THE government need not be bound by the attorney-general’s opinion that the Generational Endgame (GEG) bill for tobacco use is unconstitutional.
An expert said despite questions over the bill’s contravention of an article in the Constitution, there were still legal avenues for the bill to pull through as it was a public health matter.
The National Professors Council’s (MPN) Governance, Law and Management Cluster head Professor Dr Nik Ahmad Kamal Nik Mahmood acknowledged that the A-G, as the government’s legal adviser, played an important role in deciding whether a law should proceed or not.
“The A-G’s advice holds a lot of water. But the government is not bound to his advice and may seek a second opinion,” he told the New Sunday Times.
He was commenting on Health Minister Dr Zaliha Mustafa remarks yesterday that the ministry hoped to table the Control of Smoking Products for Public Health Bill 2023 before the current Parliament session ended this month.
This came more than a month after the government said the GEG Bill, scheduled to be tabled in the Dewan Rakyat on Oct 10, had been postponed.
On Nov 6, a health portal quoted a source as saying that the cabinet had decided to drop provisions to ban tobacco and vape from the Control of Smoking Products for Public Health Bill 2023.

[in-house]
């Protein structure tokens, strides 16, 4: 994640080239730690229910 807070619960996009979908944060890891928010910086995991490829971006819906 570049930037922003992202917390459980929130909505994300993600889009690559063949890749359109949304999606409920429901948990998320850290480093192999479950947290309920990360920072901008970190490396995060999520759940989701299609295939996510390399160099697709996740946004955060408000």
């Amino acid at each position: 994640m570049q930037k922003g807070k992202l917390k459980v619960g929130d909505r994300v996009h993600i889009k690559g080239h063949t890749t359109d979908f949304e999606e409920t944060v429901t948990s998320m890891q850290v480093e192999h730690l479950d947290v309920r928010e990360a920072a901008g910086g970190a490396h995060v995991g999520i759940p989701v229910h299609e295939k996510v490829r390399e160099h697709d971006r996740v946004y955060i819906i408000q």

The source told the portal Attorney-General Datuk Ahmad Terrirudin Mohd Salleh believed that the age-based prohibitions in the bill, which seeks to ban tobacco and vape usage for those born after Jan 1, 2007, was unconstitutional.
It was reported that the issue was related to Article 8 of the Constitution, which states that “all persons are equal before the law and entitled to the equal protection of the law”.
Former health minister Khairy Jamaluddin, who initiated the bill, criticised the cabinet for the delay in the bill’s tabling.
Asked about the unconstitutional elements in the bill, Nik Ahmad said it could not be denied that the GEG was beneficial to public and this could be argued in court.
He said there were many laws that differentiated between people, age and gender.
“If the law is beneficial (to the people), then usually the court might say that a law that can promote inequality is necessary, and that it may not be contrary to the principle of equality.”
Source: New Straits Times